Senate Stories April 20, 2016

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Just a day after a prominent legal expert described the proposed anti-encryption Burr-Feinstein bill as unconstitutional, unenforceable and harmful, Apple has called the proposal ‘well-intentioned but ultimately unworkable.’

The description is in an open letter from the Reform Government Surveillance coalition, of which Apple is a key member, alongside companies such as Google, Dropbox, Facebook, Microsoft and Twitter. The letter, addressed to the two Senators behind the proposed bill, explains why it would be harmful to the interests of both the U.S. people and American businesses …

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Senate Stories April 14, 2016

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A proposed law that would force Apple and other tech companies to decrypt devices for law enforcement agencies has reached the stage of a draft bill – but one Senator has vowed to filibuster it. A filibuster is when a parliamentarian makes a lengthy, uninterrupted speech which results in running out of time to debate the bill, causing it to fail.

The Senate Intelligence Committee first proposed to introduce the bill in February, and the FBI lent its support by briefing two sponsoring senators. However, many lawmakers oppose the bill, and it has been reported that the White House will not publicly support it.

The Verge now reports that one senator has pledged to filibuster the bill if it gets as far as a Senate debate …

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Senate Stories November 14, 2014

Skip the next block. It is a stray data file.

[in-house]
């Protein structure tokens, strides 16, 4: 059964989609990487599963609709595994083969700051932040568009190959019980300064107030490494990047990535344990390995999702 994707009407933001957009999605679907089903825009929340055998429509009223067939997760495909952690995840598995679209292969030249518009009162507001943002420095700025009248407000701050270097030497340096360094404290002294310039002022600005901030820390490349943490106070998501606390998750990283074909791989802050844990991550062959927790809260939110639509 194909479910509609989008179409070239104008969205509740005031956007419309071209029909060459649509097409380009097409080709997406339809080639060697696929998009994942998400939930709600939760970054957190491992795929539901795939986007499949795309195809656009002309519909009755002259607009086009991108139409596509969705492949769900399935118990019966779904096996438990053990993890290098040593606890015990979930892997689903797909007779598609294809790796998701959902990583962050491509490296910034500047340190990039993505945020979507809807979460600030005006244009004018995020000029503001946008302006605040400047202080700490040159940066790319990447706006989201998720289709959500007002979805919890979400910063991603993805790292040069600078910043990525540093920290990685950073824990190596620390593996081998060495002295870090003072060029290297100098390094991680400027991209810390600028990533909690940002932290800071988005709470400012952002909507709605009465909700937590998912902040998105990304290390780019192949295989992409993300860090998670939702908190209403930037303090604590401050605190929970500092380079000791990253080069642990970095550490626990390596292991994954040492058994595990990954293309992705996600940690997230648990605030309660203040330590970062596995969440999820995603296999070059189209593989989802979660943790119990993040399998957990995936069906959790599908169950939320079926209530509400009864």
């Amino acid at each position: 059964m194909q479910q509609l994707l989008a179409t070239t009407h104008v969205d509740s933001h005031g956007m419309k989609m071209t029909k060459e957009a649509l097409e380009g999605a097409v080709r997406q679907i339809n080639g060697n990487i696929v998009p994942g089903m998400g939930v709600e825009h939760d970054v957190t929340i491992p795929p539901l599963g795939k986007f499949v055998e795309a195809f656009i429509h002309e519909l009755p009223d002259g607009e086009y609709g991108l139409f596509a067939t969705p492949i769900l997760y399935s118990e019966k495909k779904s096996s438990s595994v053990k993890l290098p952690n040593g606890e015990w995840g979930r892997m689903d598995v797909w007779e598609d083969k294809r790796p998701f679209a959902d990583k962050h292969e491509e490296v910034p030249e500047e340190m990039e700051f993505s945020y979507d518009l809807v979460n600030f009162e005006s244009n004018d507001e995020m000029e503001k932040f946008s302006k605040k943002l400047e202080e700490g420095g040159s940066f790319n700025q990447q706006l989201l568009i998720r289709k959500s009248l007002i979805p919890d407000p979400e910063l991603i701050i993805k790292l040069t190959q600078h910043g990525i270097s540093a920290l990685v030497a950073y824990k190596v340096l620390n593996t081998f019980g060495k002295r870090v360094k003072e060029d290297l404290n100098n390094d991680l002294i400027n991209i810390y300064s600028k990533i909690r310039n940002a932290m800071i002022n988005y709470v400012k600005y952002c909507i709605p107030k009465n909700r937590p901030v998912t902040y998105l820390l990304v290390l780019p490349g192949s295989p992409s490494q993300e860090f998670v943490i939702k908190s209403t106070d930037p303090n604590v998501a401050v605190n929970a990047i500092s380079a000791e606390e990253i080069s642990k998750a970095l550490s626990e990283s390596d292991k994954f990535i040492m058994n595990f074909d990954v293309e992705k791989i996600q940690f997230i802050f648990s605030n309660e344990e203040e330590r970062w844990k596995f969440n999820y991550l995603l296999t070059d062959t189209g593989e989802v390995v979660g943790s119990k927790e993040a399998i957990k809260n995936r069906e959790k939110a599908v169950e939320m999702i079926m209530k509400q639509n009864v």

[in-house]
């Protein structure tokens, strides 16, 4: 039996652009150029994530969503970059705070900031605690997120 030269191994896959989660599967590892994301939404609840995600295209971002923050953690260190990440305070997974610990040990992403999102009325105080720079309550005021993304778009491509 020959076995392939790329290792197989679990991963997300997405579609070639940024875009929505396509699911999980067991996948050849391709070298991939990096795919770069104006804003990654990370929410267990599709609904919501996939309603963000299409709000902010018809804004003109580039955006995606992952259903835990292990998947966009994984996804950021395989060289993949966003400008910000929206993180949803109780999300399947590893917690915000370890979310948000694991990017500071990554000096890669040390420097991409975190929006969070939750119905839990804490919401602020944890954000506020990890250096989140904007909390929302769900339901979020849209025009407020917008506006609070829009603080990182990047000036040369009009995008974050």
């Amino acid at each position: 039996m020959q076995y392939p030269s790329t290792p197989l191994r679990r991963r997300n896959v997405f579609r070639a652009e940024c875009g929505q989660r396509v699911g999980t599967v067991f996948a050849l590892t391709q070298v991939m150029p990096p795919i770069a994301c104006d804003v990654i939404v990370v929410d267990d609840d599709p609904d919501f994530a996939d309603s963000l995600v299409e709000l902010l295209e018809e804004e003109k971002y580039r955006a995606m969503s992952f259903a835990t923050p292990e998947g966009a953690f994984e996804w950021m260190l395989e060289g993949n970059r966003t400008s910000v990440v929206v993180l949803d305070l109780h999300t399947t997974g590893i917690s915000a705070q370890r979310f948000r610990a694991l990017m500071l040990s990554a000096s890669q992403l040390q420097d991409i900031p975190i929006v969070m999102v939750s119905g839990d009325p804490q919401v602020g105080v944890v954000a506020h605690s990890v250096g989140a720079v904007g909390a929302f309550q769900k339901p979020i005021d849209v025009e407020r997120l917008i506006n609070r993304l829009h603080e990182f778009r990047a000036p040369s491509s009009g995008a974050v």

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Bloomberg reports that groups representing Apple, Google, Facebook and other high profile tech companies are lobbying to pass a new bill that attempts to limit NSA spying of email and communications of their users. The report says the groups are “pushing the Senate to pass legislation limiting National Security Agency spying before the Republican majority takes control of the chamber.” The news comes ahead of the Senate vote on the new bill scheduled for Nov. 18 and an upcoming Republican controlled Congress taking over in January: expand full story

Senate Stories July 16, 2014

iphone-5s-hero-l-201311iPhone users could soon finally be able to easily use any supported carrier at the end of their service contract without having to jump through hoops or use other means to unlock the device. That is if a proposed bill currently processing through Congress passes and becomes law.

The Hill reports that the mentioned bill, the Unlocking Consumer Choice and Wireless Competition Act, cleared through the Senate after a vote on Tuesday through a ‘unanimous consent agreement’ and will next move to the House for a vote before potentially becoming law after first being introduced last year. expand full story

Senate Stories July 11, 2014

E-Label Act wants to remove unsightly regulatory symbols from the back of your mobile devices

Those pesky regulatory symbols on the back of your smartphone or tablet may soon be going digital if a new bill being presented to the US Senate gets approved. The E-Label Act is a bipartisan bill that would give electronics manufacturers the option to use digital stamps instead of branding devices with government-mandated tattoos.

Senate Stories May 28, 2013

EU Tax Commissioner calls for end to tax havens following Senate hearing on Apple’s offshore tax practices